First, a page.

EXAMINATION ESSENTIALS – HOW TO PREPARE FOR YOUR NEXT SEC EXAM
If you are an SEC-registrant, it is inevitable that you will be examined. In preparation, consider these pointers on how to prepare for your next SEC exam
- Carefully review the document request list and ask for clarification, when necessary, of the examination team.
- Consider prior deficiency letters and be prepared to demonstrate that those deficiencies have been addressed and are no longer an issue.
- Make a PowerPoint for the onsite entrance interview. Summarize your business model, highlight your compliance program and also share what services you do not provide.
- Alert your employees. Identify who will liaise with the staff and assist pulling all document requests.
- Prepare senior managers for onsite interviews. Consider engaging counsel to conduct mock interviews in advance, which will help to set expectations with personnel.
- Be responsive, but only address the question or specific request by the staff. When in doubt, contact outside counsel for guidance.
- Keep copies and a list of what has been produced for future reference; organization is key.
- Be proactive. If a correction is needed, attempt to make that before the exit interview and notify the staff of your progress.
- Showcase your firm’s culture of compliance throughout the exam by having strong communications with the staff, timely producing documents and demonstrating the “tone at the top.”
- Use the exit interview as an opportunity to clarify any misunderstandings on the part of the staff and to explain what remedial actions you have taken or plan to take as a corrective action. Offer explanations and clarifying points as necessary that should be considered by the staff in their findings.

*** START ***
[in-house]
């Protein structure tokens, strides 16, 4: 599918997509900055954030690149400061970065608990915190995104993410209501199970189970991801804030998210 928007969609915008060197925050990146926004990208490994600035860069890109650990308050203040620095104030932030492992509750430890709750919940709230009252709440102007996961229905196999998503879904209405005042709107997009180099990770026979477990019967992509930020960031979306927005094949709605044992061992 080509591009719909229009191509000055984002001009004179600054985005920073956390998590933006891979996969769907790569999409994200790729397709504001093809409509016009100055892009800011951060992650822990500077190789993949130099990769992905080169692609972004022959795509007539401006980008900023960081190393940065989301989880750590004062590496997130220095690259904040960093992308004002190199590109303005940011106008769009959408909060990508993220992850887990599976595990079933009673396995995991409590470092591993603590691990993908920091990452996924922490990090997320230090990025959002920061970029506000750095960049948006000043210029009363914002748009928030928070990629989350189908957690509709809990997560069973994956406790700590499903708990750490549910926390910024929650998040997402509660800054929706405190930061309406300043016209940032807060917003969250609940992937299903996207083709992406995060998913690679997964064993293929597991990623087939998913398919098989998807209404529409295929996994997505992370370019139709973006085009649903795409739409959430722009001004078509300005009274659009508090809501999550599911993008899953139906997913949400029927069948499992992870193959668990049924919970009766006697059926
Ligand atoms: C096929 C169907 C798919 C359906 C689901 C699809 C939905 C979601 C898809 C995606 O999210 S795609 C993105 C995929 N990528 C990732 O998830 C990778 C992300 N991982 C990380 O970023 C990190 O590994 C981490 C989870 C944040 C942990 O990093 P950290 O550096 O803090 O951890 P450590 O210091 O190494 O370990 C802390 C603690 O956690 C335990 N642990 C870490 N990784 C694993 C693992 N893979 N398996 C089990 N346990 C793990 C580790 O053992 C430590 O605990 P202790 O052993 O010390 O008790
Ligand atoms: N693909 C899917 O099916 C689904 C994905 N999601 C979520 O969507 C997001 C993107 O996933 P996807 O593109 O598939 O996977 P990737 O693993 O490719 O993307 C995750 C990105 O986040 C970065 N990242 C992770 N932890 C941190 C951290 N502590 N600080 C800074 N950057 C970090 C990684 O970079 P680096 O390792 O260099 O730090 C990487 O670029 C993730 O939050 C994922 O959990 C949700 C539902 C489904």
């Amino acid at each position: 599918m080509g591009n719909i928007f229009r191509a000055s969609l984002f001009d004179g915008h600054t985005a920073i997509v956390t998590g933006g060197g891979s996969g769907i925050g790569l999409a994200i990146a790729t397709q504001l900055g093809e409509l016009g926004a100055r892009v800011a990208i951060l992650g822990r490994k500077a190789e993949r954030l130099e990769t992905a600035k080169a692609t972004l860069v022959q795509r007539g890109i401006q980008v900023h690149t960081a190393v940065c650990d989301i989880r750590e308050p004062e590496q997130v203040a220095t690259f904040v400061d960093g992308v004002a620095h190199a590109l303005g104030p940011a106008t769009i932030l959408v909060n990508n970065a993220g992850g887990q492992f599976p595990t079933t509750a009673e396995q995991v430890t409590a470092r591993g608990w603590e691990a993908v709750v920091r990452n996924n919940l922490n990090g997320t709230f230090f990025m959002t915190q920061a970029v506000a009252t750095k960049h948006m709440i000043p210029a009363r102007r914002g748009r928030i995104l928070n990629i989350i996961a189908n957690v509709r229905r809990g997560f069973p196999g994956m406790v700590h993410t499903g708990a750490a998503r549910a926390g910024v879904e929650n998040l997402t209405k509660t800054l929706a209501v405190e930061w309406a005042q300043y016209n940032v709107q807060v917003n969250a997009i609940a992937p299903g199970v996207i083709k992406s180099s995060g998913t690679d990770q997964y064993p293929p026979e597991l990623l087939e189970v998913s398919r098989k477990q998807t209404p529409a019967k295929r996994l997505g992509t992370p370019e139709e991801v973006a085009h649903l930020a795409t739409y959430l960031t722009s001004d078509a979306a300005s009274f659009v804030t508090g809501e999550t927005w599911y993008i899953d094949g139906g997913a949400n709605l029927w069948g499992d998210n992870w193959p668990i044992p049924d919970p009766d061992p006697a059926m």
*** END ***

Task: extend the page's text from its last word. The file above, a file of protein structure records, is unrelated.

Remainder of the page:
SEC examinations can be overwhelming; but they are necessary and help identify internal control weaknesses that if corrected, can help to protect clients and the integrity of the financial industry. Be proactive in preparing for an exam. Consider these tips and suggestions to help strengthen your internal controls to help lead you towards a successful examination experience.
JLG specializes in SEC examinations. For more information on these and other considerations relating to preparing for SEC examinations, please contact us at firstname.lastname@example.org, or (619) 298-2880.
Author: Michelle L. Jacko, Esq., Managing Partner, Jacko Law Group, PC. JLG works extensively with investment advisers, broker-dealers, investment companies, hedge funds, banks and corporate clients on securities and corporate counsel matters.
This article is for information purposes and does not contain or convey tax or legal advice. The information herein should not be relied upon regarding any particular facts or circumstances without first consulting with a lawyer or tax adviser.